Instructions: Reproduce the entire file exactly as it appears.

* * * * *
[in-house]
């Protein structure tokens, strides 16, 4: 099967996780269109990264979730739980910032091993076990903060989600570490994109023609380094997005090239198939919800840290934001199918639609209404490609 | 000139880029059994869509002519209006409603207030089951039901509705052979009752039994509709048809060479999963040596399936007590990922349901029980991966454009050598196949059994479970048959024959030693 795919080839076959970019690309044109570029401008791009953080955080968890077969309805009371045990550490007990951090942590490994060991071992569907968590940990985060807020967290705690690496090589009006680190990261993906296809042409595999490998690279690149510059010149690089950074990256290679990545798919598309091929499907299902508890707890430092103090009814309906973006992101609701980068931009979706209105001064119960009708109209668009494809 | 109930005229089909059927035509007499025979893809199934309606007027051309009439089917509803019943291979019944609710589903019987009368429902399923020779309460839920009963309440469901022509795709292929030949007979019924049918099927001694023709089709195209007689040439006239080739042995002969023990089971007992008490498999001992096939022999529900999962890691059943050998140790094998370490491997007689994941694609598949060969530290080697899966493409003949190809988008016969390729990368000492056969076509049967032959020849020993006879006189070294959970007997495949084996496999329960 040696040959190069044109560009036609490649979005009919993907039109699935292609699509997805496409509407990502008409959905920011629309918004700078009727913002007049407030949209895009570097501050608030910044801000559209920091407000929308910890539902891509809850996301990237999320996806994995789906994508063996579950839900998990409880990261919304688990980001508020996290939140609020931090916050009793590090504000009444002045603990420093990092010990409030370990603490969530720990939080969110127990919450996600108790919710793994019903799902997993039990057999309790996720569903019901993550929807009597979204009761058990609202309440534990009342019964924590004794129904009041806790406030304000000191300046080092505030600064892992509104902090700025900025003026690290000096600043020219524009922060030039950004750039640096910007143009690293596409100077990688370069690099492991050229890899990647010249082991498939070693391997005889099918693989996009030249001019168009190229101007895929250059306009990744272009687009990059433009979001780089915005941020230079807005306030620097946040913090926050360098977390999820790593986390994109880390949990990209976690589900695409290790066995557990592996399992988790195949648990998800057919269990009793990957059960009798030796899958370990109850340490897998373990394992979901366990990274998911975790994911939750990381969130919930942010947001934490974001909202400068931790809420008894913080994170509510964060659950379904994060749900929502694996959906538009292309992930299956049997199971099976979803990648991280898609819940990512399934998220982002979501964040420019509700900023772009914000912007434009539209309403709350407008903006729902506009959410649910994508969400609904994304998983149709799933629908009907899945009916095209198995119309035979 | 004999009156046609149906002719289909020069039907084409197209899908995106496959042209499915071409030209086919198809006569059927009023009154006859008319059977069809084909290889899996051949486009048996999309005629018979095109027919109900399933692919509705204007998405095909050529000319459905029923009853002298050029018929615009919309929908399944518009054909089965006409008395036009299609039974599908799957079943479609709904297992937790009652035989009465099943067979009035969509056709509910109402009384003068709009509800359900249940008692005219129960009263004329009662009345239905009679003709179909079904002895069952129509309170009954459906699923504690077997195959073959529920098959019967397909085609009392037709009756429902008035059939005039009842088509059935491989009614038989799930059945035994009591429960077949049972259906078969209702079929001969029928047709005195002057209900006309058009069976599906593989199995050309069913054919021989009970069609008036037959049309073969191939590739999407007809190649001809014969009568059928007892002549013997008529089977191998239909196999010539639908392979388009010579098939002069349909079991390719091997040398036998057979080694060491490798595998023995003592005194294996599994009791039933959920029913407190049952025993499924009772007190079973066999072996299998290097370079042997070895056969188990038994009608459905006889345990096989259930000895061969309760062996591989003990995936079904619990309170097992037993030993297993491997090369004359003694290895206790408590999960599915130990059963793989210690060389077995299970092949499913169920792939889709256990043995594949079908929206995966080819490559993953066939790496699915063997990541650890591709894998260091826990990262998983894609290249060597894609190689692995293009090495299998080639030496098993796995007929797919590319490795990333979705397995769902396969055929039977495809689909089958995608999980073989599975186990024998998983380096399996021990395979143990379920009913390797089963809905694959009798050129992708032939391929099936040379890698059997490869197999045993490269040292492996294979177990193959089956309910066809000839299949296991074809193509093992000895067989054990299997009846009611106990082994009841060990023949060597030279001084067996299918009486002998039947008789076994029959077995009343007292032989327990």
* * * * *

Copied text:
[in-house]
């Protein structure tokens, strides 16, 4: 099967996780269109990264979730739980910032091993076990903060989600570490994109023609380094997005090239198939919800840290934001199918639609209404490609 | 000139880029059994869509002519209006409603207030089951039901509705052979009752039994509709048809060479999963040596399936007590990922349901029980991966454009050598196949059994479970048959024959030693 795919080839076959970019690309044109570029401008791009953080955080968890077969309805009371045990550490007990951090942590490994060991071992569907968590940990985060807020967290705690690496090589009006680190990261993906296809042409595999490998690279690149510059010149690089950074990256290679990545798919598309091929499907299902508890707890430092103090009814309906973006992101609701980068931009979706209105001064119960009708109209668009494809 | 109930005229089909059927035509007499025979893809199934309606007027051309009439089917509803019943291979019944609710589903019987009368429902399923020779309460839920009963309440469901022509795709292929030949007979019924049918099927001694023709089709195209007689040439006239080739042995002969023990089971007992008490498999001992096939022999529900999962890691059943050998140790094998370490491997007689994941694609598949060969530290080697899966493409003949190809988008016969390729990368000492056969076509049967032959020849020993006879006189070294959970007997495949084996496999329960 040696040959190069044109560009036609490649979005009919993907039109699935292609699509997805496409509407990502008409959905920011629309918004700078009727913002007049407030949209895009570097501050608030910044801000559209920091407000929308910890539902891509809850996301990237999320996806994995789906994508063996579950839900998990409880990261919304688990980001508020996290939140609020931090916050009793590090504000009444002045603990420093990092010990409030370990603490969530720990939080969110127990919450996600108790919710793994019903799902997993039990057999309790996720569903019901993550929807009597979204009761058990609202309440534990009342019964924590004794129904009041806790406030304000000191300046080092505030600064892992509104902090700025900025003026690290000096600043020219524009922060030039950004750039640096910007143009690293596409100077990688370069690099492991050229890899990647010249082991498939070693391997005889099918693989996009030249001019168009190229101007895929250059306009990744272009687009990059433009979001780089915005941020230079807005306030620097946040913090926050360098977390999820790593986390994109880390949990990209976690589900695409290790066995557990592996399992988790195949648990998800057919269990009793990957059960009798030796899958370990109850340490897998373990394992979901366990990274998911975790994911939750990381969130919930942010947001934490974001909202400068931790809420008894913080994170509510964060659950379904994060749900929502694996959906538009292309992930299956049997199971099976979803990648991280898609819940990512399934998220982002979501964040420019509700900023772009914000912007434009539209309403709350407008903006729902506009959410649910994508969400609904994304998983149709799933629908009907899945009916095209198995119309035979 | 004999009156046609149906002719289909020069039907084409197209899908995106496959042209499915071409030209086919198809006569059927009023009154006859008319059977069809084909290889899996051949486009048996999309005629018979095109027919109900399933692919509705204007998405095909050529000319459905029923009853002298050029018929615009919309929908399944518009054909089965006409008395036009299609039974599908799957079943479609709904297992937790009652035989009465099943067979009035969509056709509910109402009384003068709009509800359900249940008692005219129960009263004329009662009345239905009679003709179909079904002895069952129509309170009954459906699923504690077997195959073959529920098959019967397909085609009392037709009756429902008035059939005039009842088509059935491989009614038989799930059945035994009591429960077949049972259906078969209702079929001969029928047709005195002057209900006309058009069976599906593989199995050309069913054919021989009970069609008036037959049309073969191939590739999407007809190649001809014969009568059928007892002549013997008529089977191998239909196999010539639908392979388009010579098939002069349909079991390719091997040398036998057979080694060491490798595998023995003592005194294996599994009791039933959920029913407190049952025993499924009772007190079973066999072996299998290097370079042997070895056969188990038994009608459905006889345990096989259930000895061969309760062996591989003990995936079904619990309170097992037993030993297993491997090369004359003694290895206790408590999960599915130990059963793989210690060389077995299970092949499913169920792939889709256990043995594949079908929206995966080819490559993953066939790496699915063997990541650890591709894998260091826990990262998983894609290249060597894609190689692995293009090495299998080639030496098993796995007929797919590319490795990333979705397995769902396969055929039977495809689909089958995608999980073989599975186990024998998983380096399996021990395979143990379920009913390797089963809905694959009798050129992708032939391929099936040379890698059997490869197999045993490269040292492996294979177990193959089956309910066809000839299949296991074809193509093992000895067989054990299997009846009611106990082994009841060990023949060597030279001084067996299918009486002998039947008789076994029959077995009343007292032989327990």